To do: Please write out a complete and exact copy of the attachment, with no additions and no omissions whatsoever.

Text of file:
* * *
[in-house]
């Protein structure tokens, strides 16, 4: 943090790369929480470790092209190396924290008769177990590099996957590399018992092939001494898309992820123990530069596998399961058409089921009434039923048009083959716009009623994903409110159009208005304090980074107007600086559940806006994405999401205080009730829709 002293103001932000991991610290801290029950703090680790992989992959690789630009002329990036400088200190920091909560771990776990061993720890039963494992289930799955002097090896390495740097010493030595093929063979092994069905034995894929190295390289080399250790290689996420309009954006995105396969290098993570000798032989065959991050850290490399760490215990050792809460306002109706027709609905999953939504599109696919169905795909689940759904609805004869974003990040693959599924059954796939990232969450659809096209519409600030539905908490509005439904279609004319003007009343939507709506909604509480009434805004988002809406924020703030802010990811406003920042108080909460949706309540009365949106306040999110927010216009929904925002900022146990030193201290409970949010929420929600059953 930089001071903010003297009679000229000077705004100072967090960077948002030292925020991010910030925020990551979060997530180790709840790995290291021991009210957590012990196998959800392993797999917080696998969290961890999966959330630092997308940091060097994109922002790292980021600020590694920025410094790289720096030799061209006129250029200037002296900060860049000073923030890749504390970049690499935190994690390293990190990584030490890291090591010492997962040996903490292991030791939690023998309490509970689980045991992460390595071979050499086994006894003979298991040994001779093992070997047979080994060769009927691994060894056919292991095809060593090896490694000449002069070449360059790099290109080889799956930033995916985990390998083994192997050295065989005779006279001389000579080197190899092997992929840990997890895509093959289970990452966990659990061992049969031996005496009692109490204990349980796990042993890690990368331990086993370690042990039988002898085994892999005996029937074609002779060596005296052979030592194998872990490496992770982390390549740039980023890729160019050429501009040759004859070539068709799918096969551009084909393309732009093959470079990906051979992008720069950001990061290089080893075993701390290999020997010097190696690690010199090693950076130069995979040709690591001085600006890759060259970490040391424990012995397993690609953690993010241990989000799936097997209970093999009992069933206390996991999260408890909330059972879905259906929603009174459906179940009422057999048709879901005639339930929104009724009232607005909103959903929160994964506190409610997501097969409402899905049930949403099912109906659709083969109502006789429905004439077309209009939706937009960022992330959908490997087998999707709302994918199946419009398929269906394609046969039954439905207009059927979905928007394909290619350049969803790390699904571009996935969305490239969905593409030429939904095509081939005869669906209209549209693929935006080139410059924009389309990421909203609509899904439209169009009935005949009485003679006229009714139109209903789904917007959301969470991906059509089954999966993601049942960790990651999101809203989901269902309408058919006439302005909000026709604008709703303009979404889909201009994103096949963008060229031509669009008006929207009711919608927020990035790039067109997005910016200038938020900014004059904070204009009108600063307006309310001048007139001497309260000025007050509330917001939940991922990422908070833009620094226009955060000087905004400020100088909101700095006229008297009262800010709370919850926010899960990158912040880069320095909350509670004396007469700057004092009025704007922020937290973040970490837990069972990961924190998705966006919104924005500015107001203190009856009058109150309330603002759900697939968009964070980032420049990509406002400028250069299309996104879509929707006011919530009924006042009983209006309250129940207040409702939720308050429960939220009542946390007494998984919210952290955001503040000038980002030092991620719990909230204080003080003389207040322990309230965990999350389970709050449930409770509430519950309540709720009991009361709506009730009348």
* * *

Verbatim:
[in-house]
């Protein structure tokens, strides 16, 4: 943090790369929480470790092209190396924290008769177990590099996957590399018992092939001494898309992820123990530069596998399961058409089921009434039923048009083959716009009623994903409110159009208005304090980074107007600086559940806006994405999401205080009730829709 002293103001932000991991610290801290029950703090680790992989992959690789630009002329990036400088200190920091909560771990776990061993720890039963494992289930799955002097090896390495740097010493030595093929063979092994069905034995894929190295390289080399250790290689996420309009954006995105396969290098993570000798032989065959991050850290490399760490215990050792809460306002109706027709609905999953939504599109696919169905795909689940759904609805004869974003990040693959599924059954796939990232969450659809096209519409600030539905908490509005439904279609004319003007009343939507709506909604509480009434805004988002809406924020703030802010990811406003920042108080909460949706309540009365949106306040999110927010216009929904925002900022146990030193201290409970949010929420929600059953 930089001071903010003297009679000229000077705004100072967090960077948002030292925020991010910030925020990551979060997530180790709840790995290291021991009210957590012990196998959800392993797999917080696998969290961890999966959330630092997308940091060097994109922002790292980021600020590694920025410094790289720096030799061209006129250029200037002296900060860049000073923030890749504390970049690499935190994690390293990190990584030490890291090591010492997962040996903490292991030791939690023998309490509970689980045991992460390595071979050499086994006894003979298991040994001779093992070997047979080994060769009927691994060894056919292991095809060593090896490694000449002069070449360059790099290109080889799956930033995916985990390998083994192997050295065989005779006279001389000579080197190899092997992929840990997890895509093959289970990452966990659990061992049969031996005496009692109490204990349980796990042993890690990368331990086993370690042990039988002898085994892999005996029937074609002779060596005296052979030592194998872990490496992770982390390549740039980023890729160019050429501009040759004859070539068709799918096969551009084909393309732009093959470079990906051979992008720069950001990061290089080893075993701390290999020997010097190696690690010199090693950076130069995979040709690591001085600006890759060259970490040391424990012995397993690609953690993010241990989000799936097997209970093999009992069933206390996991999260408890909330059972879905259906929603009174459906179940009422057999048709879901005639339930929104009724009232607005909103959903929160994964506190409610997501097969409402899905049930949403099912109906659709083969109502006789429905004439077309209009939706937009960022992330959908490997087998999707709302994918199946419009398929269906394609046969039954439905207009059927979905928007394909290619350049969803790390699904571009996935969305490239969905593409030429939904095509081939005869669906209209549209693929935006080139410059924009389309990421909203609509899904439209169009009935005949009485003679006229009714139109209903789904917007959301969470991906059509089954999966993601049942960790990651999101809203989901269902309408058919006439302005909000026709604008709703303009979404889909201009994103096949963008060229031509669009008006929207009711919608927020990035790039067109997005910016200038938020900014004059904070204009009108600063307006309310001048007139001497309260000025007050509330917001939940991922990422908070833009620094226009955060000087905004400020100088909101700095006229008297009262800010709370919850926010899960990158912040880069320095909350509670004396007469700057004092009025704007922020937290973040970490837990069972990961924190998705966006919104924005500015107001203190009856009058109150309330603002759900697939968009964070980032420049990509406002400028250069299309996104879509929707006011919530009924006042009983209006309250129940207040409702939720308050429960939220009542946390007494998984919210952290955001503040000038980002030092991620719990909230204080003080003389207040322990309230965990999350389970709050449930409770509430519950309540709720009991009361709506009730009348």